Creating Trademarks for Vietnamese Products

Ngày cập nhật: 10/01/2019 lúc 2:09:24

IP_NewsAt a recent workshop the status of Vietnamese trademark was discussed in the context of Vietnam being a World Trade Organization (WTO) member for 17 months. Experts from the Vietnam Trade Promotion Agency (Vietrade) under the Ministry of Industry and Trade said that many quality products are made in Vietnam but many businesses are not overly concerned with trademark development.

Former Deputy Minister of Fisheries Nguyen Thi Hong Minh said that Vietnamese farmers themselves can’t register their products under a trademark but many processing plants produce for foreign customers and package their products under their customers’ brand name. Therefore, even though a huge amount of Tra and Basa fish is being exported from Vietnam (ranking first or second worldwide) there’s little recognition that it is from Vietnam whereas Chilean and Norwegian tuna brands are highly respected worldwide and the producers in these countries benefit this respect that their trademark receives.

Packaging local product under foreign brands is commonplace for Vietnamese processors and it does make them money. However, in the long term, it will badly impact the national and community interests as Vietnamese companies fail to establish a reputation for their products in the world market, said Ms. Minh.

In the fisheries field, it is important to involve the community and link the farmers, producers and export processing plants. There is now not such a link and this is a real weakness of the fisheries sector which is in part why there is no Vietnamese catfish (Tra and Basa fish) brand in the world market. Every year there is a running dispute between catfish farmers and export processors in the Cuu Long (Mekong) Delta.

To establish a Vietnamese seafood trademark, export processors have to be able to meet importers’ demands. Today, developed countries have an interest in environmental and natural resources protection and green production. Some EU countries even insist that food products contain very little pesticide and antibiotic residues – and they do check.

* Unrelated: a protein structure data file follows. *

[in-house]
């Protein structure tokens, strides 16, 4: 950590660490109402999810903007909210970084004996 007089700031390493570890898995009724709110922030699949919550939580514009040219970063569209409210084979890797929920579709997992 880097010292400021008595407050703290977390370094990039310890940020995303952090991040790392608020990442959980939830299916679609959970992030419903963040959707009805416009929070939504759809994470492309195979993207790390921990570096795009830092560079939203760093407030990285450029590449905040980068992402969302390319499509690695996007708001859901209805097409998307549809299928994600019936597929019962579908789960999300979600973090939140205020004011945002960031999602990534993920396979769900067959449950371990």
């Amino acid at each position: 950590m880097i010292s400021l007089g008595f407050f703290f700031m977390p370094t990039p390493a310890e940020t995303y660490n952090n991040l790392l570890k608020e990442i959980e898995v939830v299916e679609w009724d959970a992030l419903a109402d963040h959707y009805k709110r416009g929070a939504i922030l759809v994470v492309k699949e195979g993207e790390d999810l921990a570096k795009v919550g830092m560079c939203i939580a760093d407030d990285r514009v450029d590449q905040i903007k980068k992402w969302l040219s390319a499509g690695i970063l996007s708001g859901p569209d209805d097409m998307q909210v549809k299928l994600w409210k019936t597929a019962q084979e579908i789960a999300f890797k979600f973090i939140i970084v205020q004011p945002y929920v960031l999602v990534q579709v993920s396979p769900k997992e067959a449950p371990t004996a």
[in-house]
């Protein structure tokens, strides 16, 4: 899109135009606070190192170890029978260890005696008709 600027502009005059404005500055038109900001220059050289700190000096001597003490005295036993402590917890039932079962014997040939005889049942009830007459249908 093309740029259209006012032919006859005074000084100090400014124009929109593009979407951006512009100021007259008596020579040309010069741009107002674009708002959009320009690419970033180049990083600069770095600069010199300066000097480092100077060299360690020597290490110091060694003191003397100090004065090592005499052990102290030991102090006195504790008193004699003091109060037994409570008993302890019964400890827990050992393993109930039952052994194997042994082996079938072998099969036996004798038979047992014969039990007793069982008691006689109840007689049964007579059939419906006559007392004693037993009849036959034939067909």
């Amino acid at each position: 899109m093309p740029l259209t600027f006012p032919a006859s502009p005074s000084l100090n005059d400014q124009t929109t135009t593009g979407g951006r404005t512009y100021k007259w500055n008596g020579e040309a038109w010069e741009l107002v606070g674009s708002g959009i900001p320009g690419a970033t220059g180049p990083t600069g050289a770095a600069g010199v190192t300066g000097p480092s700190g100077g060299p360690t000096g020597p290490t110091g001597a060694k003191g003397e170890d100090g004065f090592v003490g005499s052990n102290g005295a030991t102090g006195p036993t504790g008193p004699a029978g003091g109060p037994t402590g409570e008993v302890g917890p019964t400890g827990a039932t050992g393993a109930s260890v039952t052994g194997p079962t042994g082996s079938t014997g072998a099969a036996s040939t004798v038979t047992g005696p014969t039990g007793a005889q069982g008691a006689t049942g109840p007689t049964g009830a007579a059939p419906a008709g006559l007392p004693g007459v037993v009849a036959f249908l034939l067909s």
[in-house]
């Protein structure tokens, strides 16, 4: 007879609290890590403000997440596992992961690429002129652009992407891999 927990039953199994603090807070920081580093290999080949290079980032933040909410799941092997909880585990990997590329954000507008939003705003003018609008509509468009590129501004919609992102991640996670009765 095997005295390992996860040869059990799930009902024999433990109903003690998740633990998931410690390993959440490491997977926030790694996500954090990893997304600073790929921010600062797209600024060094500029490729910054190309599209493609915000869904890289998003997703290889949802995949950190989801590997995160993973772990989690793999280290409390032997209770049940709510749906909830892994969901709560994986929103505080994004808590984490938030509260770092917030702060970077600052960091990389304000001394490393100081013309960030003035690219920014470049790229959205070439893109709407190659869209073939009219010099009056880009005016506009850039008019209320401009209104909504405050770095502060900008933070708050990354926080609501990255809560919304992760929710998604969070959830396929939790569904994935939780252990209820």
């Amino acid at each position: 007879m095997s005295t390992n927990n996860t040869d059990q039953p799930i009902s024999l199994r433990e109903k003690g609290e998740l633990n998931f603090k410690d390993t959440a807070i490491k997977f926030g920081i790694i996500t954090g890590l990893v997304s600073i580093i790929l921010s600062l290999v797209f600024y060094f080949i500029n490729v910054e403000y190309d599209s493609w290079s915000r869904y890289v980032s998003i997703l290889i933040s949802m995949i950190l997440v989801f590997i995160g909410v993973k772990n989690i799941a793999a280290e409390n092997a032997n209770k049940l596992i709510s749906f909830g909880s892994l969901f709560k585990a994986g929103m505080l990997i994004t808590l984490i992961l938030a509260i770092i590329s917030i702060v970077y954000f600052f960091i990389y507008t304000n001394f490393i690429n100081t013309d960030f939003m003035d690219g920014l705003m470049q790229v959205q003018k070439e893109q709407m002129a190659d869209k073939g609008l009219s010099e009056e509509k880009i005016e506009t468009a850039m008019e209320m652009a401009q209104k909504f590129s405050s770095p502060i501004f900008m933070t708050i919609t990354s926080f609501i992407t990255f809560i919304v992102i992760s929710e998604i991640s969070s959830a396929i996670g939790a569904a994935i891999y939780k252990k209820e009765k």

In the textile-garment and footwear industries, the deputy chairman of the Ho Chi Minh City Leather and Footwear Association, Diep Thanh Kiet, said that Vietnamese garment and footwear exports must get through the various import barriers if it wants to establish a trademark in foreign markets. The textile-garment and footwear industries are labor intensive and even if production technology was modernized, it would still hard to surmount these all of the technical barriers.

Apart from the common requirements of ISO 14000 and SA 8000 (the US also has WRAP and EPA standards and the EU has its REACH standards which restricts 200 toxic chemicals that might be present in textile-garment and leather products), the developed countries also don’t want textile-garment and footwear businesses to be using child labor and laborers are to  be able to work under safe conditions, not face discrimination, not be required to work an excessive number of hours and receive adequate pay as contracted. Textile-garment and footwear businesses also face environmental protection requirements.

To create a trademark, national characteristics (products for local use must be designed for Vietnamese people’s tastes), an interest in people, a respect for international business rules and an ability to meet export market requirements are all needed.

The director of Ho Chi Minh City Investment and Trade Promotion Center (ITPC), Truong Trong Nghia, said that Vietnamese exports also have to meet specific requirements from buyers who are foreign associations and supermarket chain, like EMC of Japan regarding electrical and electronic items and the EU with its REACH standards.

Those in business would like to receive State support in their effort to establish their trademarks abroad. They would like to receive financial help to pay for modernizing production and advertising their products in foreign markets, especially in the US, EU, Japan and Canada. If Vietnamese products could get a foothold in the major markets, it would then be easy to enter other markets./.